Urchin Teeth May Lead To Tools That Never Need Sharpening

ScienceDaily reports –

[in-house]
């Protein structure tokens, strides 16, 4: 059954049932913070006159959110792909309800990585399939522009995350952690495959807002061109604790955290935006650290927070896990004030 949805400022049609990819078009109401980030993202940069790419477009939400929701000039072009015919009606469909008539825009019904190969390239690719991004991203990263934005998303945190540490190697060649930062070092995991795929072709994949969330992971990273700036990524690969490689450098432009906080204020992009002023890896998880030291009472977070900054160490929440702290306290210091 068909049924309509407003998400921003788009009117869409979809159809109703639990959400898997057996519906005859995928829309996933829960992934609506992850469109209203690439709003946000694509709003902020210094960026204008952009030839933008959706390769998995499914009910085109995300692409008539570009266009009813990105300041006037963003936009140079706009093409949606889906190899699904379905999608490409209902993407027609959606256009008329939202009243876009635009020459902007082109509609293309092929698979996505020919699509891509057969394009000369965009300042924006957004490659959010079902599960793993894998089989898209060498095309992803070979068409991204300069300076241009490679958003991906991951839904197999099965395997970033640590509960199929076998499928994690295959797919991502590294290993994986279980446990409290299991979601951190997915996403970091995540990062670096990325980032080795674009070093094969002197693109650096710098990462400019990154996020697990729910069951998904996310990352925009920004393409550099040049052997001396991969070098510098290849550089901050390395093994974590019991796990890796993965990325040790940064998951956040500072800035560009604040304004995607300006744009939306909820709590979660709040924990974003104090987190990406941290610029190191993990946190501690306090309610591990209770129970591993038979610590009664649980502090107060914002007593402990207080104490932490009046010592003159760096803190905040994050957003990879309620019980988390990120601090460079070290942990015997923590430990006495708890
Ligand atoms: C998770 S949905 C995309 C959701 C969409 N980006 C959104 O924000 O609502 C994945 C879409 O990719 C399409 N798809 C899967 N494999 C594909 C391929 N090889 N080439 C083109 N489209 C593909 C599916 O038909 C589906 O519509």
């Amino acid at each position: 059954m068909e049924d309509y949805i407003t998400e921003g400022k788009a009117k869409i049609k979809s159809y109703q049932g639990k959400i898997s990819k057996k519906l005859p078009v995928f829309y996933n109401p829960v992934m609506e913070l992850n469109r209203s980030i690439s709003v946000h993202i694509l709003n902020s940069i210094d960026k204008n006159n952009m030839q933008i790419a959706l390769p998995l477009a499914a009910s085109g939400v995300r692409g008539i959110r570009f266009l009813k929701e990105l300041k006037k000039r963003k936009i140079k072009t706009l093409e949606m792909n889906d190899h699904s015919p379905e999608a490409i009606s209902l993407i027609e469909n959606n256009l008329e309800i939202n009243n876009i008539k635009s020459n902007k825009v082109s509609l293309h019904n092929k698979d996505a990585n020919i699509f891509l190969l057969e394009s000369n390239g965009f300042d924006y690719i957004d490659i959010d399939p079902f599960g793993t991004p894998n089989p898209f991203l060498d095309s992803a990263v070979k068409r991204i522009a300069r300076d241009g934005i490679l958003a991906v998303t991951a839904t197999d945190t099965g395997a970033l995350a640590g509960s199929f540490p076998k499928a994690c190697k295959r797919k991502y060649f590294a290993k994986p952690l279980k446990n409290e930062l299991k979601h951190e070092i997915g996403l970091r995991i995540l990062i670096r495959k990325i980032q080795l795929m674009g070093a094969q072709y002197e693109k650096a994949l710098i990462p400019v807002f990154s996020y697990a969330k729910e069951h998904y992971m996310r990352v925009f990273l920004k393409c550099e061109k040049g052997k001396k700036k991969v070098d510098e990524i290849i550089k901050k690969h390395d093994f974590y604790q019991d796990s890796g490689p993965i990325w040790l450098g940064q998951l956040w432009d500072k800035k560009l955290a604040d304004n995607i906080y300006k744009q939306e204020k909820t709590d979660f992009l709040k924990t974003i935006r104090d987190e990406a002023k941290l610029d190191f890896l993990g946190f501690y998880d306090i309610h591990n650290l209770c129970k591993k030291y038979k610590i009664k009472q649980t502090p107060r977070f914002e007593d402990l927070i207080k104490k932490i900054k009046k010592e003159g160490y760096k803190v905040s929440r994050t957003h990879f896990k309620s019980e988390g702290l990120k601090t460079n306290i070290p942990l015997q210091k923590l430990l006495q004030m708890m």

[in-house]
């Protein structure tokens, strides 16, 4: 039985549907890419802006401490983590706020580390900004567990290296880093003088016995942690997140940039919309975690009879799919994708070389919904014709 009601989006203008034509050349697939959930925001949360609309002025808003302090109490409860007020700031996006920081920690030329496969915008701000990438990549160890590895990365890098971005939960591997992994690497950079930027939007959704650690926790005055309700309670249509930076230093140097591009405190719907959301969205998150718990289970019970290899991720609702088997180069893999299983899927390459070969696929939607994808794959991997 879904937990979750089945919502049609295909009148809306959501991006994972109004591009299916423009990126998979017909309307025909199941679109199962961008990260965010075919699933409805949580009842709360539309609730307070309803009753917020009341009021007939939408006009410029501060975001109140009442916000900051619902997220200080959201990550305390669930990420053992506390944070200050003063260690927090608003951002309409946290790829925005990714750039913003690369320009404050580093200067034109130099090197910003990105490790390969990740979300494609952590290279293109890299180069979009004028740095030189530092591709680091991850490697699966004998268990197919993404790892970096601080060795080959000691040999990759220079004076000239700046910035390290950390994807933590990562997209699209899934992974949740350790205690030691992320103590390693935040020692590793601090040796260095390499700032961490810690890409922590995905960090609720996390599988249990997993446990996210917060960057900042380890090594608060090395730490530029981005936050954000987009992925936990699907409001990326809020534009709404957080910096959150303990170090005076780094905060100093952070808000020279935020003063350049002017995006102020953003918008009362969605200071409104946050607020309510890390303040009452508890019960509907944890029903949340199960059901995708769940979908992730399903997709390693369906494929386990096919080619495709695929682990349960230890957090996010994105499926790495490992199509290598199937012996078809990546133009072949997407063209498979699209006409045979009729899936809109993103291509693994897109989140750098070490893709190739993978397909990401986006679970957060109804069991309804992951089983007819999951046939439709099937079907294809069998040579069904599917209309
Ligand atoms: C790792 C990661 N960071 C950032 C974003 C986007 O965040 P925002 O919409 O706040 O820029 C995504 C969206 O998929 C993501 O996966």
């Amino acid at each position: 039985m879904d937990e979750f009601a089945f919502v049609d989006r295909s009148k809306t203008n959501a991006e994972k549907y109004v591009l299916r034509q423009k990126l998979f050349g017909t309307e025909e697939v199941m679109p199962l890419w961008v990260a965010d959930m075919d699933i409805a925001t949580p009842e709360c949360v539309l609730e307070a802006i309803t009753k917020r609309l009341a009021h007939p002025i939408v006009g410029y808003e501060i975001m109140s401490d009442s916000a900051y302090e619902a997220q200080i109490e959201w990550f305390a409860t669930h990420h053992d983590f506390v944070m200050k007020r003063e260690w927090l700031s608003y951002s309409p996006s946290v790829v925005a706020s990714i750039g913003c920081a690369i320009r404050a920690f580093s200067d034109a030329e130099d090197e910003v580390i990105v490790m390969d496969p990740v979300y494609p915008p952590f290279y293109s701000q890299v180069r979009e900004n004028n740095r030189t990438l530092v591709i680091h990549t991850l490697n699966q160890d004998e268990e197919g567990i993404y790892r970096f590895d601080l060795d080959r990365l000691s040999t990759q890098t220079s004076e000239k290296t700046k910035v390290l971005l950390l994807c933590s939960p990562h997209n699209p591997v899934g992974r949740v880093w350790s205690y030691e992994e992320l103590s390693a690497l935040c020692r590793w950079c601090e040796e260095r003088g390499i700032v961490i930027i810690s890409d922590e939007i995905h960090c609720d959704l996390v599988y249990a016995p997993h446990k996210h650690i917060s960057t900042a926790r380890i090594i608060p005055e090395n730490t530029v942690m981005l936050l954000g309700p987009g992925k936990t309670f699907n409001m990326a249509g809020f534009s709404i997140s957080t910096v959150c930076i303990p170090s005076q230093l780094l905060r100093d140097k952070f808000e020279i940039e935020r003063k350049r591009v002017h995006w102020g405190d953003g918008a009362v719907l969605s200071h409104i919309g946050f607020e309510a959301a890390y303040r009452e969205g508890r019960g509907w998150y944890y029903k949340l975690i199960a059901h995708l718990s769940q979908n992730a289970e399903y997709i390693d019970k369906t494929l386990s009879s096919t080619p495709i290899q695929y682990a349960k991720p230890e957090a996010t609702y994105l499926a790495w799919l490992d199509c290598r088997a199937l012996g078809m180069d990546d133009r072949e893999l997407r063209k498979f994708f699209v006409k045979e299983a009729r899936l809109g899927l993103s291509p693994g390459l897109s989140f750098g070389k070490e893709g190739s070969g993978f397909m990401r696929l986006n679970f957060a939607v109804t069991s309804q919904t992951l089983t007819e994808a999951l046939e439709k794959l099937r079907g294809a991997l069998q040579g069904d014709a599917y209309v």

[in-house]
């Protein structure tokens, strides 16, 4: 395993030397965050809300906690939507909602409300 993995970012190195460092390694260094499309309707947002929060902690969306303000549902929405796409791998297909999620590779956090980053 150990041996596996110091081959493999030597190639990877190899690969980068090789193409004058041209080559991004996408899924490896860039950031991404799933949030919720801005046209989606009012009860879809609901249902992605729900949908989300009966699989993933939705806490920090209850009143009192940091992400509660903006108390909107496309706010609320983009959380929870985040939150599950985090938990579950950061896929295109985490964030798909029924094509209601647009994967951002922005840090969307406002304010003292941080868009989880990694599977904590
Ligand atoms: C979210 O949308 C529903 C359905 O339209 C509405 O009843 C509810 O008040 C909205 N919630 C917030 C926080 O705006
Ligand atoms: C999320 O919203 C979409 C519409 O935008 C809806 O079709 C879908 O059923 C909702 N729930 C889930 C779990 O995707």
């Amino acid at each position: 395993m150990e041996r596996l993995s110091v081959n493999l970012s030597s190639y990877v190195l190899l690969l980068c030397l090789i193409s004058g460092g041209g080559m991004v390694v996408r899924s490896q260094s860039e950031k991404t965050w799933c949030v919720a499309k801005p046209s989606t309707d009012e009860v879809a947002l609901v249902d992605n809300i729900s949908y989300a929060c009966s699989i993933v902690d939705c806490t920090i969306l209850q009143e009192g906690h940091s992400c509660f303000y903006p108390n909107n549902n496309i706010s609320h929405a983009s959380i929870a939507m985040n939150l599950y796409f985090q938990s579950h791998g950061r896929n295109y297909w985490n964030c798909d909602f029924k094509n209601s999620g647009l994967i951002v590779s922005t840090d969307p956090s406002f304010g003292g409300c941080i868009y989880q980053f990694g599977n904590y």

To survive in a tumultuous environment, sea urchins literally eat through stone, using their teeth to carve out nooks where the spiny creatures hide from predators and protect themselves from the crashing surf on the rocky shores and tide pools where they live. The rock-boring behavior is astonishing, scientists agree, but what is truly remarkable is that, despite constant grinding and scraping on stone, urchin teeth never, ever get dull. The secret of their ever-sharp qualities has puzzled scientists for decades, but now a new report by scientists from the University of Wisconsin-Madison and their colleagues has peeled back the toothy mystery. Writing in the journal Advanced Functional Materials, a team led by UW-Madison professor of physics Pupa Gilbert describes the self-sharpening mechanism used by the California purple sea urchin to keep a razor-sharp edge on its choppers. The urchin’s self-sharpening trick, notes Gilbert, is something that could be mimicked by humans to make tools that never need honing. “The sea urchin tooth is complicated in its design. It is one of the very few structures in nature that self-sharpen,” says Gilbert, explaining that the sea urchin tooth, which is always growing, is a biomineral mosaic composed of calcite crystals with two forms — plates and fibers — arranged crosswise and cemented together with super-hard calcite nanocement. Between the crystals are layers of organic materials that are not as sturdy as the calcite crystals. “The organic layers are the weak links in the chain,” Gilbert explains. “There are breaking points at predetermined locations built into the teeth. It is a concept similar to perforated paper in the sense that the material breaks at these predetermined weak spots.”

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